Life Often Brings Changes

Modifications of Final Judgments and Prior Court Orders


Sometimes it is necessary to seek a modification of prior orders. Many family law orders entered by Florida courts can be changed under certain circumstances.  This is called a modification and it occurs most often in cases involving parenting plans and time-sharing schedules, child support and alimony.  Modifying a prior order takes a great deal of skill and it is important to have the right lawyer on your side. 


The statute says that if a party has a substantial, material, and unforeseen change in circumstances then they may petition the court for a modification of a parenting plan and time-sharing schedule. This means that a person’s life situation changes, in a way that is substantial, and that change was not contemplated at all when the judge entered the final judgment or most recent order modifying a parenting plan (if applicable), a parent may petition to the Court to modify the parenting plan or time-sharing schedule.


In child support cases, the Florida Child Support Guidelines may provide the basis for proving a substantial change in circumstances upon which a modification of an existing order may be granted. However, the difference between the existing monthly obligation and the amount provided for under the guidelines shall be at least 15 percent or $50, whichever amount is greater, before the Court may find that the guidelines provide a substantial change in circumstances.  Some of the factors that are used to calculate child support are each parent’s income, health insurance expenses, daycare expenses (if applicable) and the time-sharing schedule if both parents have at least 20% overnights with the minor child or children.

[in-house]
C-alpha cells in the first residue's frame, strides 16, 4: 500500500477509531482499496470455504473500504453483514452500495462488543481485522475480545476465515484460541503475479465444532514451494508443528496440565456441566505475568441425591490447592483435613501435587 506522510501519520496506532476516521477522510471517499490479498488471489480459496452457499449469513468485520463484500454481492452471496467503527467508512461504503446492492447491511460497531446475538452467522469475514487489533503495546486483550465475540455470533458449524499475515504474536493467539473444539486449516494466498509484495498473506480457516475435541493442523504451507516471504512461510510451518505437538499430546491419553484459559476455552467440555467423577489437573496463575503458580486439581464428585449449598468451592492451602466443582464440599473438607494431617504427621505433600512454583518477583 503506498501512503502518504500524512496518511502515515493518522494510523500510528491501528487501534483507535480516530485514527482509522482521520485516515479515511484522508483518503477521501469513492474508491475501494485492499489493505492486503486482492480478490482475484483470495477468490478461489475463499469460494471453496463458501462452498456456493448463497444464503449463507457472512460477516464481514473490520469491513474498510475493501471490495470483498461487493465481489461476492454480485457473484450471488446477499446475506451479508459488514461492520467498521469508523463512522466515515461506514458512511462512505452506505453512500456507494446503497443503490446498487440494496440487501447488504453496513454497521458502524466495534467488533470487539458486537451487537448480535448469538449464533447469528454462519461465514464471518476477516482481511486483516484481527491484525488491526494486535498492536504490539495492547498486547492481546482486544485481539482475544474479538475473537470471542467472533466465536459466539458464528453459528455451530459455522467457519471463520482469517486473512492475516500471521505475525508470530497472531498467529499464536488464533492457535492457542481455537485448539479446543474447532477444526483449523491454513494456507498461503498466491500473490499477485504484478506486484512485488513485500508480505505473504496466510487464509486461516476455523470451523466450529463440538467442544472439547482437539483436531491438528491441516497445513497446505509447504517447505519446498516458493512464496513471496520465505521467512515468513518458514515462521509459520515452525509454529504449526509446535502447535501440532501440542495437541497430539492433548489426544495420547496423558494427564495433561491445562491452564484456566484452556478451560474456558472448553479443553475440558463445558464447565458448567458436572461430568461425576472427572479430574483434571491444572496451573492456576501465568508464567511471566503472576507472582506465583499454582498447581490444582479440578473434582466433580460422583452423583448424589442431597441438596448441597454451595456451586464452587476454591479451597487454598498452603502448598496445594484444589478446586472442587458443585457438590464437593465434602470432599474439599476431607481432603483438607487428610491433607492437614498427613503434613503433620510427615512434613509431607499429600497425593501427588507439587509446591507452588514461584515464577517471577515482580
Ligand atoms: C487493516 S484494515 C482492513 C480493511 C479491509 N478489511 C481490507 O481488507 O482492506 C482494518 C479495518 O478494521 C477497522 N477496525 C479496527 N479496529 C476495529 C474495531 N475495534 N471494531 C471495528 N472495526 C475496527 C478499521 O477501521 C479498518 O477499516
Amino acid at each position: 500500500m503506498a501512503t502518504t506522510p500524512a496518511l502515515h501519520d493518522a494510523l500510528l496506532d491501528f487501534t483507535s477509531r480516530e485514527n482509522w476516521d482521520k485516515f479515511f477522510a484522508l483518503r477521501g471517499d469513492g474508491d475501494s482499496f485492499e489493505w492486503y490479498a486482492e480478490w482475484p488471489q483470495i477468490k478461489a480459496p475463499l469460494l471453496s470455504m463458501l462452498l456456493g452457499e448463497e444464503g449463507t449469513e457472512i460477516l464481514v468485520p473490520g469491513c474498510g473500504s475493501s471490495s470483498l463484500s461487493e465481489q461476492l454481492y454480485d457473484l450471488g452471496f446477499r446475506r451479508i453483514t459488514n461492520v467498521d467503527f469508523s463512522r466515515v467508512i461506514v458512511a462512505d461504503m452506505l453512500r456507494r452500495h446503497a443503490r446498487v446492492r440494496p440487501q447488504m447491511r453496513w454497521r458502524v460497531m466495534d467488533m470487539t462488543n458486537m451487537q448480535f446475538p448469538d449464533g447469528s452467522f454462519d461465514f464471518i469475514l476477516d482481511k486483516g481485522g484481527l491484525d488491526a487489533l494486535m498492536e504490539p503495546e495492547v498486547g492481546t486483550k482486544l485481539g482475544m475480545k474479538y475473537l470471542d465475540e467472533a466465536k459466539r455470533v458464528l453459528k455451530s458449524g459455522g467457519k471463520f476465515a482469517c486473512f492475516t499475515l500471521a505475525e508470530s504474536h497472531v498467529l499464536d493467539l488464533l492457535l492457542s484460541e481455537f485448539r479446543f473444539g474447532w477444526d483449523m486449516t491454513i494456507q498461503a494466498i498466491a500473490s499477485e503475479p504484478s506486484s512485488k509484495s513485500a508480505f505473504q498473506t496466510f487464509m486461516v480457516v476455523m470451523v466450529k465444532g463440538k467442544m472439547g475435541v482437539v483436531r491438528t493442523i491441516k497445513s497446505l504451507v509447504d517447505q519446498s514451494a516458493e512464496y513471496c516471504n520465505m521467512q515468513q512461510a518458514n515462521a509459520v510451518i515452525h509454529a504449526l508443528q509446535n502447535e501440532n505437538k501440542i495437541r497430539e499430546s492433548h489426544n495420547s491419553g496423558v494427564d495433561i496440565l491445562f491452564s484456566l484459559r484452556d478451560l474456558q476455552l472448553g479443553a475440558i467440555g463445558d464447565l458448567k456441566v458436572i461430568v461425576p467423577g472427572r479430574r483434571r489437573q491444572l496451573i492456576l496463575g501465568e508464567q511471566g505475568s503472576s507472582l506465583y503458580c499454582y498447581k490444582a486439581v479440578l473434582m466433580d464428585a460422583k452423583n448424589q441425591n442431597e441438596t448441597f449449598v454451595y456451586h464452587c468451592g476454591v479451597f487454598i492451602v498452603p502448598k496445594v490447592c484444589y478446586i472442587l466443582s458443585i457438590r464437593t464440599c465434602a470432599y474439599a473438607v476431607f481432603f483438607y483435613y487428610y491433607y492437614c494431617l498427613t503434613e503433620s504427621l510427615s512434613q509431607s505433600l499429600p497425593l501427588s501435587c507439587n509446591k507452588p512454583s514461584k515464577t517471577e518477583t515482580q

Most forms of alimony are modifiable but others are not.   Bridge-the-gap alimony and lump sum alimony cannot be modified.  Rehabilitative alimony, durational alimony, and permanent alimony may be modified or terminated under certain circumstances.  Examples of such circumstances are a significant change of income by either former spouse, disability, retirement, remarriage of the recipient former spouse,  the recipient former spouse engaging in a supportive relationship, or the recipient former spouse no following through with a specific rehabilitative plan.  This list is not inclusive and every alimony modification case is unique.


Our team based in Tampa practices divorce and family law throughout Florida, but primarily represents clients in Hillsborough, Pinellas, Pasco, and Polk counties.  Wherever you need an expert attorney who is Board Certified in Marital and Family Law, we stand ready to help .  We thank you for taking the time to review our website. If you have questions, or would like to schedule a consultation at our Tampa office, please contact us at (813) 251-6222.  

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